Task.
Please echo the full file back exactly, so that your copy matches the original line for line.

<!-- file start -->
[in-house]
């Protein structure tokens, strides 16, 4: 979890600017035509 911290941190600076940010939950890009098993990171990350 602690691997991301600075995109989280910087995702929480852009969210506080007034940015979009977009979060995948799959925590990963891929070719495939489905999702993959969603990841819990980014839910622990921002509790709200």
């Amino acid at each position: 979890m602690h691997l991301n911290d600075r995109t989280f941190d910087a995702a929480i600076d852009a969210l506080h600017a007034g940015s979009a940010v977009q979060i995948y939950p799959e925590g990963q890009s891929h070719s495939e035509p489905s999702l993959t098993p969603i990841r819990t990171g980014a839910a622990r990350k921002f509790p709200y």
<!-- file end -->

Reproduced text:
[in-house]
């Protein structure tokens, strides 16, 4: 979890600017035509 911290941190600076940010939950890009098993990171990350 602690691997991301600075995109989280910087995702929480852009969210506080007034940015979009977009979060995948799959925590990963891929070719495939489905999702993959969603990841819990980014839910622990921002509790709200």
């Amino acid at each position: 979890m602690h691997l991301n911290d600075r995109t989280f941190d910087a995702a929480i600076d852009a969210l506080h600017a007034g940015s979009a940010v977009q979060i995948y939950p799959e925590g990963q890009s891929h070719s495939e035509p489905s999702l993959t098993p969603i990841r819990t990171g980014a839910a622990r990350k921002f509790p709200y």